Google Chrome: Version 8 released, Flash sandbox to dev release

New features, more on the way: Google Chrome ups the ante again.
Written by Christopher Dawson, Contributor on

With no fanfare whatsoever, Google released the stable Version 8 of its Chrome browser to all platforms on Thursday. It also released sandbox support on its development build in cooperation with Adobe to protect systems from rogue Flash applications. Other enhancements to the stable release include at least theoretical support for Google's new Web Store and a sandboxed PDF viewer.

Most news outlets are more excited about the Flash sandbox than Version 8 of Chrome. Unfortunately, the sandbox feature is only available in the development and canary builds of Chrome for Windows at the moment (and yes, that's canary, as in canary in the coal mine; the release is definitely not for mainstream users). The Register, tongue firmly planted in its cheek as always, called the technology "Like airbags for Corvairs." Google and Adobe partnered to mitigate some of the vulnerabilities that tend to plague the ubiquitous Flash platform; an Adobe blog post on the development can be found here.

Version 8 of Chrome now includes a native, sandboxed PDF viewer across all platforms. Not only do users no longer need additional software to read PDFs, but the same sort of sandboxing technology will hopefully prevent some of the frequent malicious PDF attacks that their way around the Web.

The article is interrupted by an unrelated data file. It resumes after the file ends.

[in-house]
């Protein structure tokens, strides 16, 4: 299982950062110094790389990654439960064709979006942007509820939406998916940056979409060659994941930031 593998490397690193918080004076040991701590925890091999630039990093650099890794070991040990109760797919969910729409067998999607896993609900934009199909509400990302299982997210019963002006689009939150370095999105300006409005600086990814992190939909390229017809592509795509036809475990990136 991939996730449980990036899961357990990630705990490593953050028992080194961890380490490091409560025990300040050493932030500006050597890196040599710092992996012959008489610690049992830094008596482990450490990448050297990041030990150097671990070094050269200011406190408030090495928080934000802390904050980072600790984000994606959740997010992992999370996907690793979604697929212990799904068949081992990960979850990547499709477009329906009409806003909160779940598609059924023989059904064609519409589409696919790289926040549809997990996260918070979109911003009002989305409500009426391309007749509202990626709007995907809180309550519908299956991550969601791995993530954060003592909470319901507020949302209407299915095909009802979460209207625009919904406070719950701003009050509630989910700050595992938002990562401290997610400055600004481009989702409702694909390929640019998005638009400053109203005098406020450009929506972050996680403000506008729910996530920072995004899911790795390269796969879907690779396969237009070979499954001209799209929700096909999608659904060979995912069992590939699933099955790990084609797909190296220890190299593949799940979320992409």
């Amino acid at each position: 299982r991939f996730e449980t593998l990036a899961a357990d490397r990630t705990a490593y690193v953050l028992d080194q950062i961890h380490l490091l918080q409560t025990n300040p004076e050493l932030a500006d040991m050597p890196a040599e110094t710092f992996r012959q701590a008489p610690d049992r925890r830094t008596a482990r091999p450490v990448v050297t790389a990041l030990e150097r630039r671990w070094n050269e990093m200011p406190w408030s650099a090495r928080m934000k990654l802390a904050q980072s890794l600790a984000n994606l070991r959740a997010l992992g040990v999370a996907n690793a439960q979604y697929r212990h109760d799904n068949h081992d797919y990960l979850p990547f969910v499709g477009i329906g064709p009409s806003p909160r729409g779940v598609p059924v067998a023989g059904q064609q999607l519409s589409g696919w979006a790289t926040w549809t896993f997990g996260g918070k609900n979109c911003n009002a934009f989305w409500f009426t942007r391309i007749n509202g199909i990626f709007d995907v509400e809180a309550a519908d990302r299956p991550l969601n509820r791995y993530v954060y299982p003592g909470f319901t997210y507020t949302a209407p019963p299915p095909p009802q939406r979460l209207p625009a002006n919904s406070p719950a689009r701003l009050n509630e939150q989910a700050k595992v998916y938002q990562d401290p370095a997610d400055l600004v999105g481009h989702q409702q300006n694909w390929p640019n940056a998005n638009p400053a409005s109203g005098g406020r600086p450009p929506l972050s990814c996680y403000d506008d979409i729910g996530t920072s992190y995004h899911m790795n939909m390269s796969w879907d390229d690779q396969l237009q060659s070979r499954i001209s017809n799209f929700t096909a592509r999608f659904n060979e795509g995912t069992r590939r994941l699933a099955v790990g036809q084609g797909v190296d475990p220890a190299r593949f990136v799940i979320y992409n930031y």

Perhaps most interesting to developers, though, is the inclusion of a support framework for Google's upcoming Web Store. Neither the support nor the store itself are live yet, but should be available soon. As Electronista describes, the Web Store will be a solid value for developers of web-based applications that are sold there:

The search giant is attempting to lure developers with its generous financial terms, as listing on the Chrome portal will only require a 5 percent processing fee. In contrast, the App Store and Android Market both fetch 30 percent of all revenue.

Unfortunately, Chrome 8 still seems to be able to eat up tall buildings of RAM in a single bound when users (like me) start opening up lots of windows and lots of tabs. This happens on Firefox, Safari, and IE as well, but I keep hoping that a browser as natively speedy as Chrome will come up with good way to manage memory and performance for Web power users.

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